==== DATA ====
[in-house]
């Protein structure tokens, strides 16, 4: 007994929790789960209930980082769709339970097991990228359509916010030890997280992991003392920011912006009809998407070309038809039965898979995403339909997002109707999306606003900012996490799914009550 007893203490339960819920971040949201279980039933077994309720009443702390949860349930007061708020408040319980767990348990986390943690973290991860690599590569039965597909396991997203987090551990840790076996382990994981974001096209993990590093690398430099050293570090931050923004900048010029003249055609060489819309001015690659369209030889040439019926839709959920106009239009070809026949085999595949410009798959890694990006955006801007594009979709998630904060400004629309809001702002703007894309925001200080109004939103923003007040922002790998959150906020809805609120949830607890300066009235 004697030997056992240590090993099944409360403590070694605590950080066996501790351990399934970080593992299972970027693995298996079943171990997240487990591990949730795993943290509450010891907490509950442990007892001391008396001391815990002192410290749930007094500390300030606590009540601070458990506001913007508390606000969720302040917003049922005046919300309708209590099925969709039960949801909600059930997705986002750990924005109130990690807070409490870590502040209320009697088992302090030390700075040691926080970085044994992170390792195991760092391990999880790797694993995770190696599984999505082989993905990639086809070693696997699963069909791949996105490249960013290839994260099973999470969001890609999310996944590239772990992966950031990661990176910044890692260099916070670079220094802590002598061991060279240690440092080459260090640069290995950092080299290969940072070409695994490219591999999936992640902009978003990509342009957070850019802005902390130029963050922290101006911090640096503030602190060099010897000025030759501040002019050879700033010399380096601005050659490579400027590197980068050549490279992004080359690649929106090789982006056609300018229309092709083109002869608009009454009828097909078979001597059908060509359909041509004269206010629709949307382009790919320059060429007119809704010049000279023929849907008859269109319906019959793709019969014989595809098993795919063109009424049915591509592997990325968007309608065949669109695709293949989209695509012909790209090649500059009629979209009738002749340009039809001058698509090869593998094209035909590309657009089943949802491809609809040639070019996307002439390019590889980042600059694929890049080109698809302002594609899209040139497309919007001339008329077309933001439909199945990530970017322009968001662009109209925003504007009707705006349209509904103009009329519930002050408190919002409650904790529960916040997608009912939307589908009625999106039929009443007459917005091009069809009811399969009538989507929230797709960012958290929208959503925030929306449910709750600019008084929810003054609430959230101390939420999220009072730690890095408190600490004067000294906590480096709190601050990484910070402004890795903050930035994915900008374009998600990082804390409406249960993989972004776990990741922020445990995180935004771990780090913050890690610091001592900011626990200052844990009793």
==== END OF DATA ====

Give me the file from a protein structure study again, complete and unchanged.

[in-house]
């Protein structure tokens, strides 16, 4: 007994929790789960209930980082769709339970097991990228359509916010030890997280992991003392920011912006009809998407070309038809039965898979995403339909997002109707999306606003900012996490799914009550 007893203490339960819920971040949201279980039933077994309720009443702390949860349930007061708020408040319980767990348990986390943690973290991860690599590569039965597909396991997203987090551990840790076996382990994981974001096209993990590093690398430099050293570090931050923004900048010029003249055609060489819309001015690659369209030889040439019926839709959920106009239009070809026949085999595949410009798959890694990006955006801007594009979709998630904060400004629309809001702002703007894309925001200080109004939103923003007040922002790998959150906020809805609120949830607890300066009235 004697030997056992240590090993099944409360403590070694605590950080066996501790351990399934970080593992299972970027693995298996079943171990997240487990591990949730795993943290509450010891907490509950442990007892001391008396001391815990002192410290749930007094500390300030606590009540601070458990506001913007508390606000969720302040917003049922005046919300309708209590099925969709039960949801909600059930997705986002750990924005109130990690807070409490870590502040209320009697088992302090030390700075040691926080970085044994992170390792195991760092391990999880790797694993995770190696599984999505082989993905990639086809070693696997699963069909791949996105490249960013290839994260099973999470969001890609999310996944590239772990992966950031990661990176910044890692260099916070670079220094802590002598061991060279240690440092080459260090640069290995950092080299290969940072070409695994490219591999999936992640902009978003990509342009957070850019802005902390130029963050922290101006911090640096503030602190060099010897000025030759501040002019050879700033010399380096601005050659490579400027590197980068050549490279992004080359690649929106090789982006056609300018229309092709083109002869608009009454009828097909078979001597059908060509359909041509004269206010629709949307382009790919320059060429007119809704010049000279023929849907008859269109319906019959793709019969014989595809098993795919063109009424049915591509592997990325968007309608065949669109695709293949989209695509012909790209090649500059009629979209009738002749340009039809001058698509090869593998094209035909590309657009089943949802491809609809040639070019996307002439390019590889980042600059694929890049080109698809302002594609899209040139497309919007001339008329077309933001439909199945990530970017322009968001662009109209925003504007009707705006349209509904103009009329519930002050408190919002409650904790529960916040997608009912939307589908009625999106039929009443007459917005091009069809009811399969009538989507929230797709960012958290929208959503925030929306449910709750600019008084929810003054609430959230101390939420999220009072730690890095408190600490004067000294906590480096709190601050990484910070402004890795903050930035994915900008374009998600990082804390409406249960993989972004776990990741922020445990995180935004771990780090913050890690610091001592900011626990200052844990009793």